27 years since their debut self-titled album, Cypress Hill are back with an album that still has the stoner raps and violence that characterised their early 90s work but comes across as more serious. There is also more instrumental experimentation, with roughly a fifth of the album dedicated to intervals and interludes that mix DJ Muggs’ sample-based style with a psychedelia that feels very 60s.
Put Em In The Ground brings back memories of vintage Cypress, as B-Real flexes over a dusty drum loop and an insistent bass tone (“every morning I wake up in a bad mood / attitude f***ed up, he’s a bad dude”). Meanwhile Jesus Was A Stoner features a slower flow and a sung section from a distorted contributer who sounds like Gonjasufi, and Locos is the most intense track on the record with a nod to the group’s Hispanic heritage at the end.
Sen Dog mostly reprises his role as a hypeman emphasising the hooks, but on tracks like album opener Band Of Gypsies he impresses with a verse to rival B-Real’s. DJ Muggs’ production is varied and interesting, but feels a little gimmicky on Crazy where kazoos are deployed to questionable effect.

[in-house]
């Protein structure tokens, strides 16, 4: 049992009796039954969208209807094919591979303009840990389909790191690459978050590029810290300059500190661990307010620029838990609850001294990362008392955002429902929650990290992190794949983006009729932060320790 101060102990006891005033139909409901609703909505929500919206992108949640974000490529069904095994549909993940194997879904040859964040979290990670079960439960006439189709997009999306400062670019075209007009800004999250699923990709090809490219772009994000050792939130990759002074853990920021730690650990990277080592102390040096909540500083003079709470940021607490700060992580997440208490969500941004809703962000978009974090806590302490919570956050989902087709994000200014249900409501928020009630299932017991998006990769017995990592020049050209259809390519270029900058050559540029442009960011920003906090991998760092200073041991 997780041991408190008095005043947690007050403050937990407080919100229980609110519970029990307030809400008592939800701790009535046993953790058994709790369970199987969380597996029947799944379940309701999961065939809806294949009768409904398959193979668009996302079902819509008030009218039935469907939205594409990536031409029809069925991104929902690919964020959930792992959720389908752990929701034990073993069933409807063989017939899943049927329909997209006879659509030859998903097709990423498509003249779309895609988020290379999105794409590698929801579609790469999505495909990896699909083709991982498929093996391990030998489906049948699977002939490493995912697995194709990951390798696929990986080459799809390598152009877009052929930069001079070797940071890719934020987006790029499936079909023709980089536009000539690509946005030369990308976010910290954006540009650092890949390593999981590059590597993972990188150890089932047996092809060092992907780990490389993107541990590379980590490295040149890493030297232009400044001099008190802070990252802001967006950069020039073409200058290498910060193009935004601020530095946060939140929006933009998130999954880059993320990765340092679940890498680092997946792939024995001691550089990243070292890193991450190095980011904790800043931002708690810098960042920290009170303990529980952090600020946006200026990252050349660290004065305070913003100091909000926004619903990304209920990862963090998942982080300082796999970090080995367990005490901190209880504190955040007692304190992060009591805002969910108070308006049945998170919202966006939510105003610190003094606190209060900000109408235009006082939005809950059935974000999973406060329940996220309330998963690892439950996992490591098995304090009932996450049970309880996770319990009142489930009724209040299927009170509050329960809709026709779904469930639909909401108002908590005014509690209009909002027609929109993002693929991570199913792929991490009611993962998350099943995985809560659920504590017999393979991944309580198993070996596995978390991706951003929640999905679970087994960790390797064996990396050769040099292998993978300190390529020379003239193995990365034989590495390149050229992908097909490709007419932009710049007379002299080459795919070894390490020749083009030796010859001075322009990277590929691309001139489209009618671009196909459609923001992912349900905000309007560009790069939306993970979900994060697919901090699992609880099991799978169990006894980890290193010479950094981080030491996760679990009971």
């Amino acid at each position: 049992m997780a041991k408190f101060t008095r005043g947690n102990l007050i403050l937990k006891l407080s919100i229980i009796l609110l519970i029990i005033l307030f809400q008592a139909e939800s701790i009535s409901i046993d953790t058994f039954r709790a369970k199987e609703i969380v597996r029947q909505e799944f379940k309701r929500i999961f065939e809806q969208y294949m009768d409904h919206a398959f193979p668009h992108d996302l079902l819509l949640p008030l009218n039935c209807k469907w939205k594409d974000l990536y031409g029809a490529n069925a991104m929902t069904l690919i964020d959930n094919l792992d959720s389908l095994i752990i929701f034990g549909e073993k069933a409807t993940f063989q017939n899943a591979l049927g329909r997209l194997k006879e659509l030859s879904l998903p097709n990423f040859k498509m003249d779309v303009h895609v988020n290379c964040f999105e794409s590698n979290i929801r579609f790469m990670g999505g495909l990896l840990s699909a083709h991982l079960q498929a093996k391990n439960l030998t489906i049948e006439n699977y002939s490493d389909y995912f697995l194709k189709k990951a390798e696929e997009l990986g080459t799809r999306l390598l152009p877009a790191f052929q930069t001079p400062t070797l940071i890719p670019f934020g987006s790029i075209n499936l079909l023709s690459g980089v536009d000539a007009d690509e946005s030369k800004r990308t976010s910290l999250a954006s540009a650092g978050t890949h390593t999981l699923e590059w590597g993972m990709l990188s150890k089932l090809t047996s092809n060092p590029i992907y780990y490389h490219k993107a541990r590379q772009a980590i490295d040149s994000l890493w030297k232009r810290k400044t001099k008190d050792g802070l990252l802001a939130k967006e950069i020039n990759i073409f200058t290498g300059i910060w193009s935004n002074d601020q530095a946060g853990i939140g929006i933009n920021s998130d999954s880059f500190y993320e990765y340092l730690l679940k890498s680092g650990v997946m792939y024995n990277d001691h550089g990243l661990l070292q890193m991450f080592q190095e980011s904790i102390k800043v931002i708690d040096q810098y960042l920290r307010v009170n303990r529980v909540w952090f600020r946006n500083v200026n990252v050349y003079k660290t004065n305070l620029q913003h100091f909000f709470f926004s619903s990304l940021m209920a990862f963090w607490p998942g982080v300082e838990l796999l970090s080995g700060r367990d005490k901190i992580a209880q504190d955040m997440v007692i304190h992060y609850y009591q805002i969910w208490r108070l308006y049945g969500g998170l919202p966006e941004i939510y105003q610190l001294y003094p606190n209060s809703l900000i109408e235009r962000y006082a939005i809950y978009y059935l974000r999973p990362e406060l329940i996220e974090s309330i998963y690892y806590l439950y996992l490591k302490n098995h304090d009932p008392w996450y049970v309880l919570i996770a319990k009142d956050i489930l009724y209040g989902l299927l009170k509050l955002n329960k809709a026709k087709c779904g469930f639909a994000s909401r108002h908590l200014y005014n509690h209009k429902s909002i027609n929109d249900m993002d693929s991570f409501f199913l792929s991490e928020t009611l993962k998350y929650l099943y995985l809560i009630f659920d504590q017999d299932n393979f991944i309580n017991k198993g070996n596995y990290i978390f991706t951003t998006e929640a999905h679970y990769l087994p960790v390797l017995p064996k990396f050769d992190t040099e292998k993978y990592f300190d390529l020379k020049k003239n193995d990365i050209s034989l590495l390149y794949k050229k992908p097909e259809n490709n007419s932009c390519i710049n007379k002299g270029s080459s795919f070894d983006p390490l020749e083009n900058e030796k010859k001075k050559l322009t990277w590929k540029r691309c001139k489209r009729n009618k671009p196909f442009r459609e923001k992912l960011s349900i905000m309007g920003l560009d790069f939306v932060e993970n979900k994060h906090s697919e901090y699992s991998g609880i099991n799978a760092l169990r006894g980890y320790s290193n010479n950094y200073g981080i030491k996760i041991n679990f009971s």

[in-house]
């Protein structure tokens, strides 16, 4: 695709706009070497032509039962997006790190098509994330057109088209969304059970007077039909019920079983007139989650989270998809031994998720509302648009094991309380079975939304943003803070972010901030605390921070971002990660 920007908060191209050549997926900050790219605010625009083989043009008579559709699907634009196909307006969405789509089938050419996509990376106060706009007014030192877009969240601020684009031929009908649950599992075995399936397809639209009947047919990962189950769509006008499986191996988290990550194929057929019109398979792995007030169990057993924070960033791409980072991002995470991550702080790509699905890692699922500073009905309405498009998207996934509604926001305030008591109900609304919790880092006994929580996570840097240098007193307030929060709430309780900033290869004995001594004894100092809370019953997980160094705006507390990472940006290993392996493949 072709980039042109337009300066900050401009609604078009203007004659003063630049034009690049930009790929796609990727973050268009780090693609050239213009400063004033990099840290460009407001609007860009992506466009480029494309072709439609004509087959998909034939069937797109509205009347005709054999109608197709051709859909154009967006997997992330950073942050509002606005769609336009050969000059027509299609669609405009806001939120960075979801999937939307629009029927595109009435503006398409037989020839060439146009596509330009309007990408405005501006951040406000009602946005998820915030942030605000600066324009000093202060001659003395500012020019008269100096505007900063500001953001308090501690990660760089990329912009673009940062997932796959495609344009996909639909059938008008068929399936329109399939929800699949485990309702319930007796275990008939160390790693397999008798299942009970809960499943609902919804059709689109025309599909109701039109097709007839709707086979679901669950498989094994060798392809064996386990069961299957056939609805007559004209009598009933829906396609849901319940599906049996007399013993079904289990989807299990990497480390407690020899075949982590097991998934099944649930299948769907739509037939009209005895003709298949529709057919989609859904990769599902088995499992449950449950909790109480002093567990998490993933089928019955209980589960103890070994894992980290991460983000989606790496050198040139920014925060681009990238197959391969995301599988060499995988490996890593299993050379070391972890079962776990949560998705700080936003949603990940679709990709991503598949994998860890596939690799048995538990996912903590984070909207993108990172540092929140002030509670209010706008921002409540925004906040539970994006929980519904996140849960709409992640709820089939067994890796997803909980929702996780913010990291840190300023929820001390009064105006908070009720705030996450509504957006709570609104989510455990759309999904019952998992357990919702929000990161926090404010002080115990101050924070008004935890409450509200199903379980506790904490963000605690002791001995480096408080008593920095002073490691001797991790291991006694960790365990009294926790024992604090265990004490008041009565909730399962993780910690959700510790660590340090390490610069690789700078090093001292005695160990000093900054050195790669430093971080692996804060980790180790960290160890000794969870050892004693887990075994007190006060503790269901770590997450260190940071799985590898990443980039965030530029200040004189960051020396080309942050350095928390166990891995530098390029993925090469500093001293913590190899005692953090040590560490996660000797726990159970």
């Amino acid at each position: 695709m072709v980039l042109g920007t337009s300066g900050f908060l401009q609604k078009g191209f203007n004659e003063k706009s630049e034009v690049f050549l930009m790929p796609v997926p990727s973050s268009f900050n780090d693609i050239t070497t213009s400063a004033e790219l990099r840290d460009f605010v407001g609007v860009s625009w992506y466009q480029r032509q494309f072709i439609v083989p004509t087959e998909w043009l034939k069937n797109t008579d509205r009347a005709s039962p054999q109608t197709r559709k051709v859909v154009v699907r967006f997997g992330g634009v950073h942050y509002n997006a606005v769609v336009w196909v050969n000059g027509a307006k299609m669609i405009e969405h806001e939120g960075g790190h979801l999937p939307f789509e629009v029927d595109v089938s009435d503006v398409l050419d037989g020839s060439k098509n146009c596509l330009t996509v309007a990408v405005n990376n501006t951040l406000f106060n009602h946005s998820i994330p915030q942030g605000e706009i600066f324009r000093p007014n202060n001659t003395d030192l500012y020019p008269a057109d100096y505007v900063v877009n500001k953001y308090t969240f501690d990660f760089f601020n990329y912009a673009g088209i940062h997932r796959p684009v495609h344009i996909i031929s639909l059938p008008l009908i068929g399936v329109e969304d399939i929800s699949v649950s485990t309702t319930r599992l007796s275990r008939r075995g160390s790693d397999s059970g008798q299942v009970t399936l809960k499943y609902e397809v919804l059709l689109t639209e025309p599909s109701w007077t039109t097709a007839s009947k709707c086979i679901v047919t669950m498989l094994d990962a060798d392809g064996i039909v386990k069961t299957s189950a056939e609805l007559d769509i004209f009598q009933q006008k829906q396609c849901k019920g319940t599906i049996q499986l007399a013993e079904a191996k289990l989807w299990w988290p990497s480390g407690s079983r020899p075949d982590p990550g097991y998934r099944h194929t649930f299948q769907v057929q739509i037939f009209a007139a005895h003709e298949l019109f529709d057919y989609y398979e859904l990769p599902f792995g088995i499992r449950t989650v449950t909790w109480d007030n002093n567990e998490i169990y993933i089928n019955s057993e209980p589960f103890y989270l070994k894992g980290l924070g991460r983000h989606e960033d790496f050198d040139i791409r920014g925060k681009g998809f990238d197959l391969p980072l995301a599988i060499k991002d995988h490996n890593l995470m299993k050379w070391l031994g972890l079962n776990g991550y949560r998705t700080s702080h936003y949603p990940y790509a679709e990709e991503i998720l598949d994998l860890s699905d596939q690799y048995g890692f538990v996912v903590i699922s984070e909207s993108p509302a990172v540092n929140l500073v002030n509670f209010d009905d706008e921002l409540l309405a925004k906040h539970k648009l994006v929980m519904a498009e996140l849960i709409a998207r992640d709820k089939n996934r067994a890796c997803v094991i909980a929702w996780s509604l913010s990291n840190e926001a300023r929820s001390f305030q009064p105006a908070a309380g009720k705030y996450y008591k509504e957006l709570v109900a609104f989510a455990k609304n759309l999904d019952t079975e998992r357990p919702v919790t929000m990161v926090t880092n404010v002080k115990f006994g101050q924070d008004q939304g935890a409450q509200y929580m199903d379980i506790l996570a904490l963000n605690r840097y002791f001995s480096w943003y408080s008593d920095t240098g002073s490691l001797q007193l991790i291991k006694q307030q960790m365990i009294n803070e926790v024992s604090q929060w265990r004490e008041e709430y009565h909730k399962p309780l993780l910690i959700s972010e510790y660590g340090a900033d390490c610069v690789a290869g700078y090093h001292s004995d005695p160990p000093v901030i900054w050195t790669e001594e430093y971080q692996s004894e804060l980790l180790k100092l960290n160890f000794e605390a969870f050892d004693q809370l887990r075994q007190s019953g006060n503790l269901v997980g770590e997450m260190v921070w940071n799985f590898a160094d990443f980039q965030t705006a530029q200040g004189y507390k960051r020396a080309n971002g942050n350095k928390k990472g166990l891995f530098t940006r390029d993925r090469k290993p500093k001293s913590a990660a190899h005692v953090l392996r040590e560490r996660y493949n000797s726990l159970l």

The final track, Stairway To Heaven, is a dark introspective song (bearing no resemblance to the Led Zeppelin tune) where the production and the lyrics come together for a truly powerful ending. A melancholy mellotron bookends the track, and the elements slowly build as B-Real raps about his struggle for atonement and the wrongs he’s done in his life.
Elephants On Acid is far from perfect, and at points its short tracks sound like sketches that could have been fleshed out more. But it is a worthy addition to their discography, and shows development of their signature sound.